To the current Israeli government and supporters in Israel and the U.S., the settlers are entitled to live in the West Bank for reasons we explained earlier. Since Jordan abandoned its claim to the West Bank back in 1988, the settlers argue that there's no nation with legal sovereignty over the land to prevent them from moving in [source: Kifner].
Opponents see the settlements as part of an intentional Israeli strategy to take over the West Bank permanently. To them, the settlements' presence throughout the area gives the Israeli military a justification for being there as well, and makes it impossible for the Palestinians to ever really have an independent nation. They see the settlements rising in the hills around Palestinian cities — and the security buffers of empty land around them —as evidence that their chance for independence is fading. Additionally, they see the hundreds of checkpoints and roadblocks that the Israelis have created to thwart terror attacks on the settlements as restricting Palestinians' freedom of movement [source: BBC News].
In recent years, the conflict often has exploded into violence, including attacks on settlements by Palestinians, and settlers killing Palestinians and setting fire to their homes, cars and livestock.
The settlements have long been a major stumbling block in efforts to achieve an Israeli-Palestinian peace deal. In the 1993 Oslo Accords, for example, the issue was such a thorny one that both sides agreed to put off dealing with it until later [source: BBC News].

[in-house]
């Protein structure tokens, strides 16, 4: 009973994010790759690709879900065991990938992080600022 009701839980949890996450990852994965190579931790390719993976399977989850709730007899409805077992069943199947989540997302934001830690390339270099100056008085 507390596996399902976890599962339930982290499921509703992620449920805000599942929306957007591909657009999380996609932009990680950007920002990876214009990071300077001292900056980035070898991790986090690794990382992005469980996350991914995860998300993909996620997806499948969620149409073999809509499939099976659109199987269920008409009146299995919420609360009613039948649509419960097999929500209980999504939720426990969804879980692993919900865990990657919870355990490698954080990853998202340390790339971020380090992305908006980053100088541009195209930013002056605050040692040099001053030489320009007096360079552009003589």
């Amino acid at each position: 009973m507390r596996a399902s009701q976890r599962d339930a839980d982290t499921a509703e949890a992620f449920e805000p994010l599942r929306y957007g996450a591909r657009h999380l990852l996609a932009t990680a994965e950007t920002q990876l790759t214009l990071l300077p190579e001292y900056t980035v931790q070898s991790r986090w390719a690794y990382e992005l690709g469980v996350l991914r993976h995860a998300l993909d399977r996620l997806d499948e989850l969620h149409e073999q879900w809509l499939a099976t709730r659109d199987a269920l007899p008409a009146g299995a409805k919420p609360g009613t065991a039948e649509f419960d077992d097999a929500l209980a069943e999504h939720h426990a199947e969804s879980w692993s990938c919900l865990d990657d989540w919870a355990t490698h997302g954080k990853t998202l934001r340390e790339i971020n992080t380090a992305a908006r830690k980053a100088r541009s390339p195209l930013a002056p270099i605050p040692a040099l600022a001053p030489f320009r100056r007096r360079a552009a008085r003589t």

Land swaps are one idea that's been discussed over the years for resolving the settlement debate. Israel would get to annex land near its borders where most of the settlers live, and in return would give up some of its pre-1967 territory to a Palestinian state [source: Makovsky]. But no one has been able to come up with a plan that both sides have seen as fair.
But the settlements are just one of numerous obstacles to forging a lasting peace agreement. The two sides also have to deal with thorny issues such as the status of Jerusalem, what happens to Palestinian refugees now living in other countries, and how to protect Israel's security and prevent terrorism. With that much on the table, and the long history of bad blood between the two sides, it's no surprise that a deal has been so difficult to achieve.